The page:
Rod Evans
Reply to  Redge
February 22, 2023 11:30 pm

Don’t you start, its fired six already….

Gunga Din
Reply to  Mike Jonas
February 23, 2023 6:43 am


Janice Moore
Reply to  Gunga Din
February 23, 2023 9:52 am

😃 Oranges are ORANGE. The question is, why are bananas not called, “yellows.”

Gunga Din
Reply to  Janice Moore
February 23, 2023 12:43 pm

So people don’t confuse them with lennons or submarines?

Janice Moore
Reply to  Gunga Din
February 23, 2023 8:06 pm

: )

February 22, 2023 4:09 pm

Off topic a little nut I have been talking to Chatgpt. I asked they or whatever the sodding pronoun is for a smarmy groupthink entity is for a definition of “climate denier” since that sordid little bot introduced the term
The term “climate change denial” refers to the rejection or questioning of the scientific consensus that the Earth’s climate is warming and that this is primarily caused by human activities such as burning fossil fuels and deforestation. Climate change deniers often argue that the scientific evidence is inconclusive or exaggerated, and may downplay or deny the potential impacts of climate change.
The overwhelming majority of climate scientists and scientific organizations agree that climate change is real and caused by human activities. However, climate change denial continues to be a controversial issue, particularly in political and media circles, where it is often linked to debates around environmental policy, economic interests, and ideology.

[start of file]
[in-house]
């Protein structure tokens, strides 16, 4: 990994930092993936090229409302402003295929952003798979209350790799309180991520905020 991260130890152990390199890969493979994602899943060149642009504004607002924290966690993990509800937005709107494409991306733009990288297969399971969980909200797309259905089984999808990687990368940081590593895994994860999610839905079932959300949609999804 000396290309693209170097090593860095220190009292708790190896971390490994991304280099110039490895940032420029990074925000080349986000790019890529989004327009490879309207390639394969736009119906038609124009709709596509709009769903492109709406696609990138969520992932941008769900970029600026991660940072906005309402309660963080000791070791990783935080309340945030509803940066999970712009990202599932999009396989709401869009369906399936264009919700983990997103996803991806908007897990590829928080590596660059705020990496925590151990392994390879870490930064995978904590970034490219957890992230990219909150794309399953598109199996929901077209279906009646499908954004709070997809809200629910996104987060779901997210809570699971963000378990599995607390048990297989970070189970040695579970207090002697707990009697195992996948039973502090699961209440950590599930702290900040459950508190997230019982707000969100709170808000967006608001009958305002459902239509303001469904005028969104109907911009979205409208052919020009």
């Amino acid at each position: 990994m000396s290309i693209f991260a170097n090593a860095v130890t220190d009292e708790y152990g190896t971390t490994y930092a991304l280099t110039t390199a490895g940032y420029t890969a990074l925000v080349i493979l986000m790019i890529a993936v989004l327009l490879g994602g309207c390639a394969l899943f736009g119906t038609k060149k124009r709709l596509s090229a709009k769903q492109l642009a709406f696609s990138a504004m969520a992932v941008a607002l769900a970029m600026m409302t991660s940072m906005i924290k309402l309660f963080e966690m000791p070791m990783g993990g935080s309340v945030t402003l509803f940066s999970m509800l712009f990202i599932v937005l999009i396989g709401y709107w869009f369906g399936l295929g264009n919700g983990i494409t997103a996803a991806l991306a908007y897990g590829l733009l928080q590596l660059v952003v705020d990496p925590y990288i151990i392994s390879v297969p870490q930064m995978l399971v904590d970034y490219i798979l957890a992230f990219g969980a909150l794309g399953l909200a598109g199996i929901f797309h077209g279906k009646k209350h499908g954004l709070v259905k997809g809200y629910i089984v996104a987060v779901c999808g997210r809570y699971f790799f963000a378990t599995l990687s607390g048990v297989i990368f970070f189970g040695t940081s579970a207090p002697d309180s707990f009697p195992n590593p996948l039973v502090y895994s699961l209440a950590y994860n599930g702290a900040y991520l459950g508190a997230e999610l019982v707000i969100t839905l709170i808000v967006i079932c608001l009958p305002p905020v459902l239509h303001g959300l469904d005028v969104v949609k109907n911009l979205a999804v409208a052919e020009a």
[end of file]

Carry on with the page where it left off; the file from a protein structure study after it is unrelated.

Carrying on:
Plenty of more Q and A but it is like having a conversation with a shyster lawyer . Very obviously ChatGpt is well wired into a consensus reinforcing echo chamber.

Can I come up with a term Consensus Monkeys for those who identify as “climate scientists” who have no special insight into what does or does not happen in the atmosphere yet who bleat like Orwell’s sheep “97% agree you Nasty Denier. Man is bad .Mann is good. Hockey sticks Rule”

Reply to  alastairgray29yahoocom
February 22, 2023 7:28 pm

ChatGpt is learning! I asked it yesterday morning to enumerate the benefits of fossil fuels. It could not, but went into great detail about the harm caused by fossil fuel consumption. By the evening, it noted that fossil fuels helped improve global standard of living, but at great cost to the environment.

Reply to  alastairgray29yahoocom
February 22, 2023 9:03 pm

Rather than “artificial Intelligence” we need some “Artificial Common Sense”. The real common sense seems to have evaporated.

Tom Abbott
Reply to  alastairgray29yahoocom
February 23, 2023 4:41 am